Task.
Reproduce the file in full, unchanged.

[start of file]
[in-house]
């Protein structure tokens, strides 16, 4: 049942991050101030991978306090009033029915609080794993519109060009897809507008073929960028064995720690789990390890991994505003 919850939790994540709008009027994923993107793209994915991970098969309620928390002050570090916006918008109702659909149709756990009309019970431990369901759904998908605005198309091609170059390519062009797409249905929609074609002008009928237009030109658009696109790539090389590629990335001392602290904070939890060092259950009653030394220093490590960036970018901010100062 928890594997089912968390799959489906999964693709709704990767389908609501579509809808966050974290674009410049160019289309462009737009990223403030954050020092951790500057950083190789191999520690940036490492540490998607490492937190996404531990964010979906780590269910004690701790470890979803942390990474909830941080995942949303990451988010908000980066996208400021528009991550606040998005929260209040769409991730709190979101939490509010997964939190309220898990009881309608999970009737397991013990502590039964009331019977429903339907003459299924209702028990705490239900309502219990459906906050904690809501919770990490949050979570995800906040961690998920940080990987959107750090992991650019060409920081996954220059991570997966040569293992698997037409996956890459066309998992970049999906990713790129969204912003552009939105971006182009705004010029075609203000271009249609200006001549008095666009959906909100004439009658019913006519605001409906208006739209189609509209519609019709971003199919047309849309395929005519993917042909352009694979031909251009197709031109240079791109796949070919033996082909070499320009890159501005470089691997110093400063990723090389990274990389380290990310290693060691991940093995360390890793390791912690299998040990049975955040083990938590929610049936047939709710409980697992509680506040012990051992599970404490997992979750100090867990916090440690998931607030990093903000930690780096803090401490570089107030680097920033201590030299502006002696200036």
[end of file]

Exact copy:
[in-house]
């Protein structure tokens, strides 16, 4: 049942991050101030991978306090009033029915609080794993519109060009897809507008073929960028064995720690789990390890991994505003 919850939790994540709008009027994923993107793209994915991970098969309620928390002050570090916006918008109702659909149709756990009309019970431990369901759904998908605005198309091609170059390519062009797409249905929609074609002008009928237009030109658009696109790539090389590629990335001392602290904070939890060092259950009653030394220093490590960036970018901010100062 928890594997089912968390799959489906999964693709709704990767389908609501579509809808966050974290674009410049160019289309462009737009990223403030954050020092951790500057950083190789191999520690940036490492540490998607490492937190996404531990964010979906780590269910004690701790470890979803942390990474909830941080995942949303990451988010908000980066996208400021528009991550606040998005929260209040769409991730709190979101939490509010997964939190309220898990009881309608999970009737397991013990502590039964009331019977429903339907003459299924209702028990705490239900309502219990459906906050904690809501919770990490949050979570995800906040961690998920940080990987959107750090992991650019060409920081996954220059991570997966040569293992698997037409996956890459066309998992970049999906990713790129969204912003552009939105971006182009705004010029075609203000271009249609200006001549008095666009959906909100004439009658019913006519605001409906208006739209189609509209519609019709971003199919047309849309395929005519993917042909352009694979031909251009197709031109240079791109796949070919033996082909070499320009890159501005470089691997110093400063990723090389990274990389380290990310290693060691991940093995360390890793390791912690299998040990049975955040083990938590929610049936047939709710409980697992509680506040012990051992599970404490997992979750100090867990916090440690998931607030990093903000930690780096803090401490570089107030680097920033201590030299502006002696200036």